Thursday, August 26, 2010

The School of Life

During the years we lived in D.C., I forgot about the cycle of the school year. The anticipation, in August, of a new year. The joy of getting fresh school supplies, pencils that hadn't yet been used, notebooks that weren't yet marred. The anticipation, again, in May of being set free for a summer. The thrill of the final bell on the last day of school. We didn't live particularly close to a school in D.C. or know people with kids. We rode public transportation almost exclusively, so we didn't get stuck behind school buses. And though it is full of colleges and universities, D.C. is no college town. The influx of students was not noticeable in a city that always seemed pack, and the fact that so many students came to D.C. each summer for internships and summer jobs meant that, really, numbers did not change that much. The bars in Foggy Bottom and the shops in Georgetown were packed regardless of what the calendar read.

But here in Durham, the school year imposes itself on you. In the morning, the brakes of the school bus, which picks up the girl right across the street, act as a sort of time piece. If I look out the window, I see parents walking their kids to our neighborhood school. I love that. That we have a neighborhood school and that kids still walk to it, lunch boxes swinging in their hands, backpacks bouncing with each step. On Monday, Duke freshmen arrived. Their older counterparts will join them next week. The track around the East Campus is full now whenever I drive by, girls with bodies they don't know they should be thankful for and boys wanting people to look at them as they run without shirts now outnumbering moms with jogging strollers. Next week Ninth Street will grow more crowded. It will be harder to get a seat at the Federal or the James Joyce. The line at Chipotle will be long no matter what time of day you go.

I've seen the freshmen already. They're instantly identifiable. They still have their room keys and IDs on the lanyards Duke gave them, and they wear them around their necks or twirl them around their index fingers. They wear Duke t-shirts everywhere. They move in packs, with no idea yet of who their friends will be, who they will still be hanging out with next summer, next year, on graduation day. They look young. But I guess, compared to me, they are. As we walked past a pack of the freshmen last night on our way into the Bulls game, I thought back to my own Orientation Week, when we went to the Astros game, and I realized that it was eleven years ago.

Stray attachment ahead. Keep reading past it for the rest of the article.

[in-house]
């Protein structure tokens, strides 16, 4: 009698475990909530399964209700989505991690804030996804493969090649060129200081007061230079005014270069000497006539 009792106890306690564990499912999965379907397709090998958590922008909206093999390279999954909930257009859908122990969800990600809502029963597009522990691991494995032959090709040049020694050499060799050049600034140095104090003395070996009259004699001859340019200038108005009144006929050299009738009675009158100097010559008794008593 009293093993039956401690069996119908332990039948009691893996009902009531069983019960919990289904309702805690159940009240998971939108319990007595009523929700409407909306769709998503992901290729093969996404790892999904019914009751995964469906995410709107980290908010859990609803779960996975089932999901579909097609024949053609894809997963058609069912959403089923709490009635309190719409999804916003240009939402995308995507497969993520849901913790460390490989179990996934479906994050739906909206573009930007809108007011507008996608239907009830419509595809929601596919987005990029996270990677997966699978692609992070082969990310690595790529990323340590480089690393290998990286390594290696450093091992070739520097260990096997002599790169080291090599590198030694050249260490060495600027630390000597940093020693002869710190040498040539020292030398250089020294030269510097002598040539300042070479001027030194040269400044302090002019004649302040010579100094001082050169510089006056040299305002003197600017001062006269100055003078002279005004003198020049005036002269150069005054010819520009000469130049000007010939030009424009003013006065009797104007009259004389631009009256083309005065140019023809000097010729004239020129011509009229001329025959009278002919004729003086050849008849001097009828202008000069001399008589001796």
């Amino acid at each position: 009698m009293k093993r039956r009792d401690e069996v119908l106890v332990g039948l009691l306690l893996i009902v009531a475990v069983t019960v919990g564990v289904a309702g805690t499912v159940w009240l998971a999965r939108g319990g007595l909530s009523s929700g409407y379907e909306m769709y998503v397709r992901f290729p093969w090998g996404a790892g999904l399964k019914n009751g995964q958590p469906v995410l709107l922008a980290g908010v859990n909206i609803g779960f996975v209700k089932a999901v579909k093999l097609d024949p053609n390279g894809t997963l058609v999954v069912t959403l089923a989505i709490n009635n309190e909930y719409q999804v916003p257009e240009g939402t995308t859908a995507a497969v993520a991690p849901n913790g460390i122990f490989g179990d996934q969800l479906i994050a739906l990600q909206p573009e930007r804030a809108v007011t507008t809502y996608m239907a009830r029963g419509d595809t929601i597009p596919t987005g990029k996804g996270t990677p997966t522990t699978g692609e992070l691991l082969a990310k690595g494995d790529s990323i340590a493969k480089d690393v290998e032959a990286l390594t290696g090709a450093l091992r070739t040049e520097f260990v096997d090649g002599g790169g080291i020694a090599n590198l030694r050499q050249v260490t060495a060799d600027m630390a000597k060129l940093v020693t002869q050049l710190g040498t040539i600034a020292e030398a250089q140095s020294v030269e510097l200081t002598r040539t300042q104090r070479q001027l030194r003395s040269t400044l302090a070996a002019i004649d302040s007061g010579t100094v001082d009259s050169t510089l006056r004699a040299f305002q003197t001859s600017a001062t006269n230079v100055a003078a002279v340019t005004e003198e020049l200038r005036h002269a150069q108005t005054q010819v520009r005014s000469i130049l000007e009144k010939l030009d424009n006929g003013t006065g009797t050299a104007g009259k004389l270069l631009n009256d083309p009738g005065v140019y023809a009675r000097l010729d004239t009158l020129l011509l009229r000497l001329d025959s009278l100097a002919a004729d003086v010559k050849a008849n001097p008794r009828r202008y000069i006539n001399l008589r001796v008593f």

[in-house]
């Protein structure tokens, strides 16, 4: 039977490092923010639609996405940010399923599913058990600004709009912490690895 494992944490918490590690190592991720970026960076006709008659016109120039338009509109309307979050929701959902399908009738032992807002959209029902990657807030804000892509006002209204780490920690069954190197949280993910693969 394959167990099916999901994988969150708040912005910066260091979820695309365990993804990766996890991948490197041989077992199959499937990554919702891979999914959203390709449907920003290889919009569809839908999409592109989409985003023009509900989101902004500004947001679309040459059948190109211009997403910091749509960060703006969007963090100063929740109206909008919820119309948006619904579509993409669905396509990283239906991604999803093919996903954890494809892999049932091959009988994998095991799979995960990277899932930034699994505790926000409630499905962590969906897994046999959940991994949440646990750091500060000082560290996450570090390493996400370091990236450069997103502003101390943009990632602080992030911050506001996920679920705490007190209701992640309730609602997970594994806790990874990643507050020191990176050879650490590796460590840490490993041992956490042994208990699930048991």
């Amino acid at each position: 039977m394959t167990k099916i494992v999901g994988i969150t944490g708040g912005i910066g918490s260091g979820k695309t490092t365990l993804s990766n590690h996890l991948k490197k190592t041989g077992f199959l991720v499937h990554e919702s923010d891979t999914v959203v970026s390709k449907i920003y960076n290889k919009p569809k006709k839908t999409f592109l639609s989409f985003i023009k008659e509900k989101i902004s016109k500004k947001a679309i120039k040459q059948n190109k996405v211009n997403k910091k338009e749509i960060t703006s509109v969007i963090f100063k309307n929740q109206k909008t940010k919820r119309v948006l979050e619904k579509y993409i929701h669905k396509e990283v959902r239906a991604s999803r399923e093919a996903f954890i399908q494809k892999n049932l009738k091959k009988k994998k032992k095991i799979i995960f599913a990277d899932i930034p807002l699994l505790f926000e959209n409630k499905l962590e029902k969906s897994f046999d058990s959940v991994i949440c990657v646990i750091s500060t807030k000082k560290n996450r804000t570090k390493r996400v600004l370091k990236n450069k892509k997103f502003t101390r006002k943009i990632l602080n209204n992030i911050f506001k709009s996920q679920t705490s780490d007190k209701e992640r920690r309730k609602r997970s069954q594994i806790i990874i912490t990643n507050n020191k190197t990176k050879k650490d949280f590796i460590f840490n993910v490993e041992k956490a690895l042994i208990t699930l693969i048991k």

That realization took my breath away. "Eleven years," I said to Jeff, not just once, but twice, three times. Eleven years. More than a third of my lifetime.  It doesn't feel that long ago, not really, and I don't know why. I don't know if it's because that's just the way life is, that we can never quite believe how quickly it passes us by, or because I still sometimes feel like a freshman, it not at college at least at life, uncertain of what it is I want to do or how to get there.

Though technically this school year has nothing to do with me--I'm not taking classes or working at a school--I've decided to embrace it. I've decided to look at those freshmen at Duke, to look at the elementary neighborhood kids on their way to school and to see myself. I've decided to take the time to remember what it is I wanted and hoped for way back when I was starting first grade, six grade, high school, college, and to brush off those goals that I had then that I still care about and to say a resolute goodbye to those that no longer interest me but that I have for whatever reason clung to. I'm going to ask myself what it is I want to learn this year, who it is I want to hang out with this year, in what ways I want to grow this year. Then I'm going to set myself some goals and go after them--even if my pencil has already been worn down to a nub and my notebook is already a good bit full.